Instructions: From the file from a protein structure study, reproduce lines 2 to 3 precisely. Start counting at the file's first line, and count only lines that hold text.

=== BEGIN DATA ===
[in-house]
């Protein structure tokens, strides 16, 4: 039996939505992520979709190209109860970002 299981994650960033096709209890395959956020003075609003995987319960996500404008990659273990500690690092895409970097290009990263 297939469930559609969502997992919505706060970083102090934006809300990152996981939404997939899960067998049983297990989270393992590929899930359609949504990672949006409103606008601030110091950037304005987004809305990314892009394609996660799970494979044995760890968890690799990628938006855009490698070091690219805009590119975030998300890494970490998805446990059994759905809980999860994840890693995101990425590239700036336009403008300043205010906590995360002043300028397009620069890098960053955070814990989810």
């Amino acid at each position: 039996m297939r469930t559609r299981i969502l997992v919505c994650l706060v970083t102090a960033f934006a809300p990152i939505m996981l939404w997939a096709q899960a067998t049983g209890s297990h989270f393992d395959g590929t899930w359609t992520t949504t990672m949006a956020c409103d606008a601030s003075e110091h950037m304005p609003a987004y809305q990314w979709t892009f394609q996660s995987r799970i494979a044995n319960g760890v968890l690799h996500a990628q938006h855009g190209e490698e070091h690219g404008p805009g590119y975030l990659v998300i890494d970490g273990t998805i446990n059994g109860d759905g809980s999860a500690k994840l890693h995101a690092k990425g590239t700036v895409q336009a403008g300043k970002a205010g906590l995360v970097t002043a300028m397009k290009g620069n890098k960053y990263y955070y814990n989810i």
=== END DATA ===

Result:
């Protein structure tokens, strides 16, 4: 039996939505992520979709190209109860970002 299981994650960033096709209890395959956020003075609003995987319960996500404008990659273990500690690092895409970097290009990263 297939469930559609969502997992919505706060970083102090934006809300990152996981939404997939899960067998049983297990989270393992590929899930359609949504990672949006409103606008601030110091950037304005987004809305990314892009394609996660799970494979044995760890968890690799990628938006855009490698070091690219805009590119975030998300890494970490998805446990059994759905809980999860994840890693995101990425590239700036336009403008300043205010906590995360002043300028397009620069890098960053955070814990989810």
């Amino acid at each position: 039996m297939r469930t559609r299981i969502l997992v919505c994650l706060v970083t102090a960033f934006a809300p990152i939505m996981l939404w997939a096709q899960a067998t049983g209890s297990h989270f393992d395959g590929t899930w359609t992520t949504t990672m949006a956020c409103d606008a601030s003075e110091h950037m304005p609003a987004y809305q990314w979709t892009f394609q996660s995987r799970i494979a044995n319960g760890v968890l690799h996500a990628q938006h855009g190209e490698e070091h690219g404008p805009g590119y975030l990659v998300i890494d970490g273990t998805i446990n059994g109860d759905g809980s999860a500690k994840l890693h995101a690092k990425g590239t700036v895409q336009a403008g300043k970002a205010g906590l995360v970097t002043a300028m397009k290009g620069n890098k960053y990263y955070y814990n989810i």